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J Periodontol. 1987 Apr;58(4):219-23.

Differences in periodontal disease-associated microorganisms of subgingival plaque in prepubertal, pubertal and postpubertal children.


It is generally accepted that normal prepubertal children do not develop periodontitis, and that the severity of gingivitis in prepubertal children is usually less than that observed in children after puberty. One possible explanation is that the bacteria associated with periodontal diseases cannot become established in great numbers prior to puberty. Studies by Kornman and Loesche and others suggest that levels of black pigmented Bacteroides, especially B. intermedius, increase with increased levels of gonadotrophic hormones in pregnant women. Delaney and Kornman have found that there is a similar increase in levels of black pigmented Bacteroides with puberty. The present study involved cultural and microscopic characterization of the subgingival plaque flora of prepubertal, circumpubertal and postpubertal children with similar Silness and Löe plaque index scores. Puberty was confirmed through examination of wrist radiographs. Populations of black pigmented Bacteroides were very low in prepubescent children and were much higher in circumpubertal and postpubertal children. However, B. intermedius predominated only in circumpubertal plaques. Levels of total motile bacteria increased at each age level, but levels of spirochetes above 2% were observed only in the postpubertal group. These results support those of previous investigators who postulated a relationship between hormone levels and black pigmented Bacteroides levels in subgingival plaque and suggest that differences in the subgingival environment profoundly influence the proportions of suspected periodontopathic species in plaque.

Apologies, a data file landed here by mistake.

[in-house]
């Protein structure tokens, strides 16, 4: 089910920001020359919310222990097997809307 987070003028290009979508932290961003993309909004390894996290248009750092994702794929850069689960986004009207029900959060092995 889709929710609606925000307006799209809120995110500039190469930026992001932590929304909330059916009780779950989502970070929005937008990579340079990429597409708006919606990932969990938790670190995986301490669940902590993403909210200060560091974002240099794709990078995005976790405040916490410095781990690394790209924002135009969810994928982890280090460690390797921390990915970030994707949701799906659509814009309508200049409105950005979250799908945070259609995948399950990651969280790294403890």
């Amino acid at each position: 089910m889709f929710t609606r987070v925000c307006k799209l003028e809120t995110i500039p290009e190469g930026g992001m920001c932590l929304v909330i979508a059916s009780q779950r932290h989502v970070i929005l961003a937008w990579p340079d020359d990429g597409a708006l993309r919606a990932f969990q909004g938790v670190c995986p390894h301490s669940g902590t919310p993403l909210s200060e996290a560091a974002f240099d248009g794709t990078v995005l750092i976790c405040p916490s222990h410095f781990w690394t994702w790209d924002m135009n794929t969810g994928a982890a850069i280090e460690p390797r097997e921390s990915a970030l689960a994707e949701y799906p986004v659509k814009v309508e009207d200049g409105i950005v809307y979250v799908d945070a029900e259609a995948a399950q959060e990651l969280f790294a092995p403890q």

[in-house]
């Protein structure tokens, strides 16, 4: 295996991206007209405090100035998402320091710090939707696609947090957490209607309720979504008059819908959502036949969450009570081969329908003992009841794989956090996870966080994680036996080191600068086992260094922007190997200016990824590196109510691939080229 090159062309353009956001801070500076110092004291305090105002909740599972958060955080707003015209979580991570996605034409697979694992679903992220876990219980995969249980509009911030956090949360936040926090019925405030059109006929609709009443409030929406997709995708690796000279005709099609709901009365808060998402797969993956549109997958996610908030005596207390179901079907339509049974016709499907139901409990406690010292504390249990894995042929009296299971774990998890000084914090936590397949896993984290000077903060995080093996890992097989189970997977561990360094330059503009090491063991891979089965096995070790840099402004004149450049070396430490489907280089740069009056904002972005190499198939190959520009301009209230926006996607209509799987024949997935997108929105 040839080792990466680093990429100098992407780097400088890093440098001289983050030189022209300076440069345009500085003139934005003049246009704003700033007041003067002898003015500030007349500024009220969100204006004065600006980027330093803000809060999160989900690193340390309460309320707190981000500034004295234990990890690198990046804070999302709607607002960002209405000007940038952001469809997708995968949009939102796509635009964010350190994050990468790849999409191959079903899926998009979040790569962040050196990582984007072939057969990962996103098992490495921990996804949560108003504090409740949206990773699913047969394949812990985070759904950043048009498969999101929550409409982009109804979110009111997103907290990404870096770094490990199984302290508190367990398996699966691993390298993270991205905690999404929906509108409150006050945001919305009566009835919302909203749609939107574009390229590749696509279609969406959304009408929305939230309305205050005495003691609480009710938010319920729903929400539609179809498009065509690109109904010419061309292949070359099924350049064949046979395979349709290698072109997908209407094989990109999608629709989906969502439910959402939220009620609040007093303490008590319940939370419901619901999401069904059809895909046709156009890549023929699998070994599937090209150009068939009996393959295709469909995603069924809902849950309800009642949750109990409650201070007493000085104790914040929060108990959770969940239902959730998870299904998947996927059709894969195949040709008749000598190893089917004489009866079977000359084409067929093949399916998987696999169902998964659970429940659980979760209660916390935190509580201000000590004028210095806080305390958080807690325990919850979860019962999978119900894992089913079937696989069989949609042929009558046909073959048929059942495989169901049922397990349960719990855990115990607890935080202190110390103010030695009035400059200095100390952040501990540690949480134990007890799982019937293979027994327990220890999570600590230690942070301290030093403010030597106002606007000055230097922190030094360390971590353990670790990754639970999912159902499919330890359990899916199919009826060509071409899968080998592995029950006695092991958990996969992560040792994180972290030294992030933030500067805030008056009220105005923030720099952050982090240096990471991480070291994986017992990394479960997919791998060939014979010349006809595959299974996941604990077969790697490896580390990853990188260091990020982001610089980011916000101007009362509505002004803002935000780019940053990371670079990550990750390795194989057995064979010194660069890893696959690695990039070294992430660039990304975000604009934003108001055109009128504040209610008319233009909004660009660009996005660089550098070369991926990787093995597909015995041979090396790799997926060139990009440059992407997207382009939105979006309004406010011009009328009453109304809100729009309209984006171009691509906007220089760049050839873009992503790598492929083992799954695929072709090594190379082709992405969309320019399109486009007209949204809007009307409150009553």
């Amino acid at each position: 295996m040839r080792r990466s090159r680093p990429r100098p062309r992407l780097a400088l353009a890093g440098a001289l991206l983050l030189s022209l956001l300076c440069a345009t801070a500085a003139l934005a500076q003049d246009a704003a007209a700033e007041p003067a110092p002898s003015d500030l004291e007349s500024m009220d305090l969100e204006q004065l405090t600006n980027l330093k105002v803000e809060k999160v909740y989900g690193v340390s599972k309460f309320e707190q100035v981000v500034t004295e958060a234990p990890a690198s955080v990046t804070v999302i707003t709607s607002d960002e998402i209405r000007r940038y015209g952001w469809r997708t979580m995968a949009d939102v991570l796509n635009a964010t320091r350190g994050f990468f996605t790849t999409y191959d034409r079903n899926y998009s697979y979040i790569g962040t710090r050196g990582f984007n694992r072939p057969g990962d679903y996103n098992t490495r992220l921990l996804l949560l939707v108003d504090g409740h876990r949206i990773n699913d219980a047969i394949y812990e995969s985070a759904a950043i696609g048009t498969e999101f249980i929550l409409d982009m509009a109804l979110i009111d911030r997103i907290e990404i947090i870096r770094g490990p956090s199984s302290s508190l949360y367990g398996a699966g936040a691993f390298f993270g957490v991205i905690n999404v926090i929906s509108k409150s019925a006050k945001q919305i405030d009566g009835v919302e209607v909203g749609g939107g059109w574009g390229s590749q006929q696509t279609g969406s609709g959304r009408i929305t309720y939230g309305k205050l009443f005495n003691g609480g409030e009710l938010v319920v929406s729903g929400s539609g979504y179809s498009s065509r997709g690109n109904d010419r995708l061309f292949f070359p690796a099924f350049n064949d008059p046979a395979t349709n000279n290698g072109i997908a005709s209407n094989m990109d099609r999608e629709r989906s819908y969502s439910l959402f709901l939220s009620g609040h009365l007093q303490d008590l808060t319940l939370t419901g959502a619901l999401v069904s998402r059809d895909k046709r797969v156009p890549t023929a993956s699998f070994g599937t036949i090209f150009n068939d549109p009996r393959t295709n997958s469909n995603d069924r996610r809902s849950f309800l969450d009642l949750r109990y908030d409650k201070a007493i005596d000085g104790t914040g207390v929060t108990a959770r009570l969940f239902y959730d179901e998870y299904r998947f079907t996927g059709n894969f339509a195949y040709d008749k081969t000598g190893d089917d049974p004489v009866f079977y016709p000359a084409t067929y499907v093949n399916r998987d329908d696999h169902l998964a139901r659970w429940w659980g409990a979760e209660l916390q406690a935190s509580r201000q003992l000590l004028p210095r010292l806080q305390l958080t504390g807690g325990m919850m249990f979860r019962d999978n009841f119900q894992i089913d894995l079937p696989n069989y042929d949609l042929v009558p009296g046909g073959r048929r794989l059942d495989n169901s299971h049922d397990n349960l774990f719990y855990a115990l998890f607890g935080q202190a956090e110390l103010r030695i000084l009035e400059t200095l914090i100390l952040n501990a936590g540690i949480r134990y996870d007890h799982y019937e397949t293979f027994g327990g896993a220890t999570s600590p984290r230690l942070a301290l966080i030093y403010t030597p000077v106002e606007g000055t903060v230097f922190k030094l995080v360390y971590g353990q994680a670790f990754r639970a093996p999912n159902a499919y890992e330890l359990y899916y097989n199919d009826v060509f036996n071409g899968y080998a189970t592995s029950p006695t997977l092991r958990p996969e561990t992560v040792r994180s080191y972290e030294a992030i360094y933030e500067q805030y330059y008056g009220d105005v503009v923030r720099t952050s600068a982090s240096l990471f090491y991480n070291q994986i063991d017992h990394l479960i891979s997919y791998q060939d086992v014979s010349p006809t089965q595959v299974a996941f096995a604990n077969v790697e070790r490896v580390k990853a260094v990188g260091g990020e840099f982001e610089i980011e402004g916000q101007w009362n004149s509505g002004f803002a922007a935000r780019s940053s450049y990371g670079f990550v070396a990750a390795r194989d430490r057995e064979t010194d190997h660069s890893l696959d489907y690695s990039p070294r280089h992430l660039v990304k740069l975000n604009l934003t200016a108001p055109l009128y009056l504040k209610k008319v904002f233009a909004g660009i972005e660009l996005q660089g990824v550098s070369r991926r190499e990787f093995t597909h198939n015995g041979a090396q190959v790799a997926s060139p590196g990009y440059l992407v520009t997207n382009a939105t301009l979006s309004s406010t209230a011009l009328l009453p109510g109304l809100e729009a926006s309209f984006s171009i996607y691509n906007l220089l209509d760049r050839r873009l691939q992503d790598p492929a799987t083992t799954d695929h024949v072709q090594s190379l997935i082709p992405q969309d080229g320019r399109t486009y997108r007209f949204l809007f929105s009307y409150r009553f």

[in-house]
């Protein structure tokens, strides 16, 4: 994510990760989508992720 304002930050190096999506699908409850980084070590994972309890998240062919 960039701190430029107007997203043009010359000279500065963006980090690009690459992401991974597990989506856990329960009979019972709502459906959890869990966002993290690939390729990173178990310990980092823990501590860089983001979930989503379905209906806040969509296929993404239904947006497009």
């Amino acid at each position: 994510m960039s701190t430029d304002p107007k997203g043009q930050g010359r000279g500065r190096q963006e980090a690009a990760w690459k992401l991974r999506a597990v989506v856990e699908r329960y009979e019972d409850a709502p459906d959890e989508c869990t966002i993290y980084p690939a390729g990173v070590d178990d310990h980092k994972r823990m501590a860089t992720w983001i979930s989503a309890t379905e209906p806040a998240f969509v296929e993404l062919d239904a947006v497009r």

[Indexed for MEDLINE]

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